What does nonviolence have to say about the explosions caused by earthquakes and tsunami waves at the power plants in Japan? Everything. Nonviolence would have prevented the whole shooting match.
The entire civilian nuclear electricity industry everywhere on Earth got its start as a way to justify and follow the primary and original product of atomic fission research: The Bomb. Nuclear research might have plodded along for another long while before anyone would have stupidly suggested, "Hey, we've got a way to vaporize water, so let's slow it down and we can produce steam, which will turn a turbine and then make electricity. OK, it's a little like using a toxic chainsaw to cut a pat of butter, but I'm just spitballing here, maybe it would make a funny story for The Onion."
Ha. Ha. The peaceful atom is a bomb.
If the world had been serious about nonviolence after Gandhi showed how it could be used in 1908 in South Africa, perhaps nonviolence could have been used to stop World War I and certainly to stop Germany and possibly Japan in the 1930s and 1940s. Without a Pearl Harbor-triggered war in the Pacific, there might never have been a Manhattan Project, no nuclear weapons, and thus no atomic electric power industry and no problems for the Japanese, for the Ukrainians or for any of the many victims of both nuclear weapons and nuclear power ever since.
There have been numerous studies and recommendations for designing and applying powerful economic sanctions, embargoes, travel bans and other nonviolent instruments of great force. And make no mistake, sometimes force is needed and it's time for bareknuckled nonviolence. If Japan had been unable to get steel and other key goods from the US and the international community as soon as the news of their cruel attacks on China reached the world, their ability to mount a stunning attack on the US Pacific fleet would have been dramatically reduced and slowed, and likely would not have happened.
We as a nation dealt with other nations on an anarchical might-makes-right basis then and now. Effective nonviolence seems to be the province of the people, of civil society. And now it will be up to us to stop and reverse the new trend to build more nukes here and abroad. No one will do that if we the people do not. Much has been made by government and their credulous media functionaries of the safety procedures, the strict licensing requirements, and the failsafe redundancies built into commercial nuclear power plants.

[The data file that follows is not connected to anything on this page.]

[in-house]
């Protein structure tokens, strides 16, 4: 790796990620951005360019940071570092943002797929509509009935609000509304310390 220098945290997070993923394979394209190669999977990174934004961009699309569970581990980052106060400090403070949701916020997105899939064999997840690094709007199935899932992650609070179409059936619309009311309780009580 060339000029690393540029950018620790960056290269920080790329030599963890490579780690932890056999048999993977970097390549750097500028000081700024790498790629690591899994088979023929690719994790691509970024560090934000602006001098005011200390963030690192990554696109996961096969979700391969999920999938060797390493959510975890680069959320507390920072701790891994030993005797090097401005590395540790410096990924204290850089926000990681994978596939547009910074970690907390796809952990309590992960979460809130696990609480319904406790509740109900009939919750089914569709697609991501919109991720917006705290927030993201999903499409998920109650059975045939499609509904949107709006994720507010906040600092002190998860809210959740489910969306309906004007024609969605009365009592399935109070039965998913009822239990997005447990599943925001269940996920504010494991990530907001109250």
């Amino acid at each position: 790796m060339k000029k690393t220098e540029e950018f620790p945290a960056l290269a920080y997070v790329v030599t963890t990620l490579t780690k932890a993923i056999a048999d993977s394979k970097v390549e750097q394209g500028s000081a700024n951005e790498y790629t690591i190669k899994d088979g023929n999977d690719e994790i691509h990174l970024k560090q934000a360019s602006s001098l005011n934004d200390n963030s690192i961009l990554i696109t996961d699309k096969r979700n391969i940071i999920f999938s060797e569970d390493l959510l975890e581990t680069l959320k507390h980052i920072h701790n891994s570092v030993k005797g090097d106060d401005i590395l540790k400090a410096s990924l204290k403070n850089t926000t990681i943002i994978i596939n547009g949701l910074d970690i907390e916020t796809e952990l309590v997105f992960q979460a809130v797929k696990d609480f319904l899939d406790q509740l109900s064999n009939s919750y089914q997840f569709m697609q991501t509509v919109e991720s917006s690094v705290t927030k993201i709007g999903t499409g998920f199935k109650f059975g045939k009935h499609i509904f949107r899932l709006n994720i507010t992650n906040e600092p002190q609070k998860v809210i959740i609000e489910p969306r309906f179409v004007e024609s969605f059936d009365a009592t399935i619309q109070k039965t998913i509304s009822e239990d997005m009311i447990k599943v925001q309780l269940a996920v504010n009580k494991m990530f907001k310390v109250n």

Really? If so, the answers to these questions should be reassuring:
How many times has the Nuclear Regulatory Commission denied any license?
Who insures nuclear power plants?
Where is the transuranic nuclear waste buried?
Who insures the citizenry from the possible effects from a nuclear waste accident?
The NRC and its predecessor agencies have denied no nuclear applications. No one insures past a set amount against nuclear power accidents, nor against accidents from nuclear waste, because the power industry refused to build any nuclear power plants until Congress relieved them of liability with the Price Anderson Act. The transuranic nuclear waste--the nuclear waste that is composed of totally unnatural radioactive elements that are found neither in Nature nor the universe until 1945--has no permanent disposal site. Indeed, when we went through two attempts by the Department of Energy (owner of the nuclear weapons and nuclear waste) to site it in Wisconsin, I was quite involved from the beginning. Our Technical Advisory Council eventually declared there was "no safe geologic repository" possible for such material.
We owe the entire nuclear debacle to a mad need to commit an act of state terror on the Japanese people in Hiroshima and Nagasaki. This is all another bad outgrowth of civilian harm from the military. Nonviolence could have prevented it all and can still help mitigate it in the future.